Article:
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A dead ringer for Eurovision Written by on January 6, 2011 | 1 Comment

What do Celine Dion, Katrina Leskanich, Dave Benton, Corrine Hermes and Vicky Leandros all have in common? Apart from winning the Eurovision Song Contest?

Yes they’re all ringers.

In the world of Eurovision, those singers have all won the competition for a country that is not their own.

Dion of course is the most famous ringer, with the French Canadian singer taking Switzerland to only their second victory, but Leskanich’s victory for the UK with Love Shine a Light (as part of Katrina and the Waves) was almost as important to the UK’s credibility in the Contest at the turn of the century.

Even though there’s a healthy trade in composers and lyricists between countries (such as Hanne Sorvaag, who has writing credits for Germany 2008, Norway 2010 and Georgia 2010), it seems that taking to the stage for the actual performance is still something that emotionally follows national lines. While there are some notable exceptions (such as Cyprus choosing Jon Lilygreen, from Newport in Wales and escaping the semi final for the first time since 2005), the successful Eurovision winner will almost always be home-grown.

Eurovision is a world stage not just for the performers, but for the countries as well, and the majority of the broadcasters are fully aware of the responsibility they carry. With millions of viewers around the world watching, this might be the only time in the year that someone watches anything from Latvia. It is vitally important to these countries that they are seen to be Latvian, Armenian, or any of the other countries on stage.

If that means getting in a multi-cultural writing team to give a singer the best possible chance to project an image of their country, so be it. But for the singer to be from somewhere else? What kind of an image is that to portray to the world?

The Americans turn up late and save the UK

The Americans turn up late and save the UK.

Attitudes to foreign singers have hardened since Leskanich won for the UK (don’t forget Dave Benton may have won the contest in 2001, but he was sharing the bill with Estonians Tanel Pader and 2XL) and the vast majority of performers are now home-grown.

Probably the most famous example of ringing is Anastasiya Prykhodko. The Ukranian folk rock singer sung for Russia in the 2009 contest in a hailstorm of bad press, recriminations and allegations. Having been disqualified from the Ukranian selection that year, she applied for and subsequently won the Russian national final. Which did not go down well at all. Valeriya, the losing finalist was adamant that  “a song performed in Ukrainian can’t have anything to do with Russia”, while record producer Yana Rudovskaya feared “…we won’t even make it into the Top Ten.”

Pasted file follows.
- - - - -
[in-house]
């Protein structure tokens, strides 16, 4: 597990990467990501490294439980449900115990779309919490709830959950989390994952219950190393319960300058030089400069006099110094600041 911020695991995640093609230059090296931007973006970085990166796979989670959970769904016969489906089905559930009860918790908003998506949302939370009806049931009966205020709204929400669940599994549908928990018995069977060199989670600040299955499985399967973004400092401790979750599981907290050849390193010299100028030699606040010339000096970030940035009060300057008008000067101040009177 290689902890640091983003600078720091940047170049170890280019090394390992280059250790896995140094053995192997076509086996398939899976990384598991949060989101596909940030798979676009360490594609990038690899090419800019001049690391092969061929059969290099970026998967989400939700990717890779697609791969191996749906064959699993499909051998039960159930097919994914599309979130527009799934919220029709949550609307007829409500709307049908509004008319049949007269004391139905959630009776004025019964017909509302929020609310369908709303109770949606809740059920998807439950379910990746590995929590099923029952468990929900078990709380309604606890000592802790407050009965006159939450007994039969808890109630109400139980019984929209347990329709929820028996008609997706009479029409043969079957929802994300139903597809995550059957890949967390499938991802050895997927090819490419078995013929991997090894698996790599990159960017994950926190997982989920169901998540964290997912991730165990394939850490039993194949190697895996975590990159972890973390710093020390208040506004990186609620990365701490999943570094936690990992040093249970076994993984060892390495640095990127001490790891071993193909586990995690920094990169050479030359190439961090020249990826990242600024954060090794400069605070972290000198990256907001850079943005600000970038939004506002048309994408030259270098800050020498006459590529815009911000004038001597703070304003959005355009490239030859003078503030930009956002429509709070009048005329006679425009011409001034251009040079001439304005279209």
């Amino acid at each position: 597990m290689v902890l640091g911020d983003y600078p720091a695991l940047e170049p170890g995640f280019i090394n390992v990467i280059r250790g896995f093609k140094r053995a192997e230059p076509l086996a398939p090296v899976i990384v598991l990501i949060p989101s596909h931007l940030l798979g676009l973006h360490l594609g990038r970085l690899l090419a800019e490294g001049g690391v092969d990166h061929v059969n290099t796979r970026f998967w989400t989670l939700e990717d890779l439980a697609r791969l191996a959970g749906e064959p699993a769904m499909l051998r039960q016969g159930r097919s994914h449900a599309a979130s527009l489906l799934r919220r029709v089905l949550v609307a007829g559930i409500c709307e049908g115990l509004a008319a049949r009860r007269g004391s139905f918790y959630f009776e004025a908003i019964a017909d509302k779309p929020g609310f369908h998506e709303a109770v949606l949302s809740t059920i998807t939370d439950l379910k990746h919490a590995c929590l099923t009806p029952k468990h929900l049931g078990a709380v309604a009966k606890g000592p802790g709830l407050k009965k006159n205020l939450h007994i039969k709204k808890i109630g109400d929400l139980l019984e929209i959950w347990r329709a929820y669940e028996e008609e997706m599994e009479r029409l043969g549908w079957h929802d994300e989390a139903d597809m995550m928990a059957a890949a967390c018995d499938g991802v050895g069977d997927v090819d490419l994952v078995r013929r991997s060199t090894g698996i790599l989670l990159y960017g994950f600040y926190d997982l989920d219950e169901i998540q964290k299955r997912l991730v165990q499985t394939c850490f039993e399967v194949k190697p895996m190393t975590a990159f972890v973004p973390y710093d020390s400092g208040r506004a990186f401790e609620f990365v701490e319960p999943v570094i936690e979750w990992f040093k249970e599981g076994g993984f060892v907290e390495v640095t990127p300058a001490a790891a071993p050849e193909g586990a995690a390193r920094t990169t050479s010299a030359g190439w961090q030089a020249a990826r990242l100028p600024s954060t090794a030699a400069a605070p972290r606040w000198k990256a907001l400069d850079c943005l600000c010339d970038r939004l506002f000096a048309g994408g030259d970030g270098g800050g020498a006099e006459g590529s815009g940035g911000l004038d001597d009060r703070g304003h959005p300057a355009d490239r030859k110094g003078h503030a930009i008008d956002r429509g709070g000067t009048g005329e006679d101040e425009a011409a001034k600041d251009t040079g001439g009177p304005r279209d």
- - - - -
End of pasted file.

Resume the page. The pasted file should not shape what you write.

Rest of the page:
Which proved to be the case, as Russia’s years in the top three were brought to an end with an eleventh place. Some might say this was Russia making sure they didn’t have a back to back victory and hosting duties, but as Bill Hicks would say, you would be “a fool and a communist” to think that.

It’s also really hard to represent another country in the 21st century Eurovision unless that country has made a conscious decision to look outside their border. Last year UK comedian Justin Lee Collins’ quest to “sing in the Contest” failed at numerous first hurdle as he worked his way around Europe’s National Final circuit trying to get into the selections. The closest he managed was to get on the long list for Ireland with a Ronan Keating penned song but he wasn’t selected for the Irish final. (Keating of course had already tasted success as a songwriter for Brink in 2009).

JLC and Keating on the brink of Eurovision failure

JLC and Keating on the brink of Eurovision failure.

In the modern Eurovision, the use of an obvious ringer will likely lead to a backlash, especially from the fans in the country that’s drafted in a singer. Cyrpus’ choice of Lilygreen raised many eyebrows on the island, and it’s notable that of the 2011 entrants, those that made the final were all of Cypriot decent. It will be interesting to see how Romania will fare with Hotel FM in Germany. Lead singer David Bryan is actually from Doncaster in the UK, although the rest of the band are from Romania, and are plentiful enough to have the band pass the nationality requirement by broadcaster TVR.

Azerbaijan are also toying with Nikola Barklay, a Scottish primary school teacher now working in the country. While failing to win her semi-final and progress, she was awarded an unmentioned until that point wild-card. The suspicion is that her presence is more towards gaining press in Western Europe during the National Final period and that a native will represent the country when May 2011 comes around.

Even with all the fan discussions and dreams of a big name being shipped in for a country (such as the mutterings of Katie Melua for the United Kingdom), it’s not a route to success. It’s not even a route to the left hand side of the score table. While the back room team of dancers, stylists, composers, lyricists and management can be a massive melting pot of nations, it seems that now more than ever the performer at the sharp end needs to be from the country they are singing for.

About The Author: Ewan Spence

British Academy (BAFTA) nominated broadcaster and writer Ewan Spence is the voice behind The Unofficial Eurovision Song Contest Podcast and one of the driving forces behind ESC Insight. Having had an online presence since 1994, he is a noted commentator around the intersection of the media, internet, technology, mobility and how it affects us all. Based in Edinburgh, Scotland, his work has appeared on the BBC, The Stage, STV, and The Times. You can follow Ewan on Twitter (@ewan) and Facebook (

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